“From Informal Collaboration to Formal Administration: The Character of Rome’s Empire under the Middle Republic (338-146 B.C.)”

Kimberly Kagan, Yale University 
“From State to Empire”

Frank Ninkovich, St. John’s University 
“Imperialism, Globalism, and Empire in U.S. Foreign Relations”

Session IIIB     Definitions of Empire

Moderator: Ted DeLaney, Washington and Lee University

Patrick A. Cavaliere, University of New Brunswick 
“Race, Imperialism, and Empire in Fascist Italy: The Jewish Question Revisited”

Linda S. Frey, University of Montana and Marsha L. Frey, Kansas State University 
“The Rhetoric of Fraternity, the Reality of Conquest: The French Revolutionary Empire”

John M. Headley, University of North Carolina, Chapel Hill
“Of Empire and Its Corollary Civilization (1500-1800)”


Session IVA     British Imperial Thought

Moderator: Joseph Lucas, The Historical Society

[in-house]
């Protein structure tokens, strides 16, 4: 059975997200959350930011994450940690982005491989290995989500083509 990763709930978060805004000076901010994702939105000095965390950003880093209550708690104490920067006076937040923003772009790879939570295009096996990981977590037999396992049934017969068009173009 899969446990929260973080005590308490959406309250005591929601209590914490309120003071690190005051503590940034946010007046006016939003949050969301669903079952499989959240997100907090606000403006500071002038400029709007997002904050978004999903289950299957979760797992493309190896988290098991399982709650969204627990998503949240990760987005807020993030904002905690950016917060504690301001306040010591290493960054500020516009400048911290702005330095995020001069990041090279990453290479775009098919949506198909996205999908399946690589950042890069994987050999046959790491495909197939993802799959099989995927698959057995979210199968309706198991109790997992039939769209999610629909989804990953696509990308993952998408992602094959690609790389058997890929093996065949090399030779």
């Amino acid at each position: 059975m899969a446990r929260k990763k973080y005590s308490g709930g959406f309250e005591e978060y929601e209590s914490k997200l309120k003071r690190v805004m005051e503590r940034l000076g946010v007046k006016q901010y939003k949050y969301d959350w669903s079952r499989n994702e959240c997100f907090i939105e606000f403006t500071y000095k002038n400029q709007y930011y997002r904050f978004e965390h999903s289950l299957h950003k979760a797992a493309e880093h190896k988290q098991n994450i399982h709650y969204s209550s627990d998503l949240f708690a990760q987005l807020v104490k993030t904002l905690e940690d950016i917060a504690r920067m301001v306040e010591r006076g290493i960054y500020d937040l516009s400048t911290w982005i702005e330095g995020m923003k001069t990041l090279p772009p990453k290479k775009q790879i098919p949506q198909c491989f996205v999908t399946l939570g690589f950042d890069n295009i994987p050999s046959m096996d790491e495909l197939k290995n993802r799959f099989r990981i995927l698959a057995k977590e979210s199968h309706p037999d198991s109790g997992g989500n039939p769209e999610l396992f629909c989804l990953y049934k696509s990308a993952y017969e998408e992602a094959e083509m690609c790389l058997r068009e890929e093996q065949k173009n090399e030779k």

C. Brad Faught, Tyndale University College 
“An Imperial Iconoclast: W.E.Gladstone, the Rights of Small States and Beleagured Peoples, and the Roots of Modern Internationalism”

Jessica L. Harland-Jacobs, University of Florida 
“‘Stretched Even to the Ends of the Earth’: Fraternalism, Imperialism, and Globalization”

Timo  Särkkä, University of Jyvaskyla 
“J.A. Hobson’s Paradigm of Imperialism: British Liberal Attitudes to the South African War (1899-1902)” 

Session IVB     Economics and Public Policy

Moderator: David L. Carlton, Vanderbilt University

Andrew A. Keeling, University of California, Berkeley
“Transport Capacity Management and Transatlantic Migration, 1900-1914”

Peter Coclanis, University of North Carolina, Chapel Hill
“Atlantic World or Atlantic/World: (Re) Covering Ideas Regarding the History of the Period 1500-1800 C.E.”

5:15-6:30pm     PLENARY SESSION

Moderator: Eric Arnesen, University of Illinois at Chicago

Joseph C. Miller, University of Virginia
“Moving on to Multiplicity: An Africanist's Reflections on the Singularities of ‘History’ as We Have Known It”

8:00pm     Performance: Shakespeare Goes Global


Session IA     Globalization: Its Origins and Progress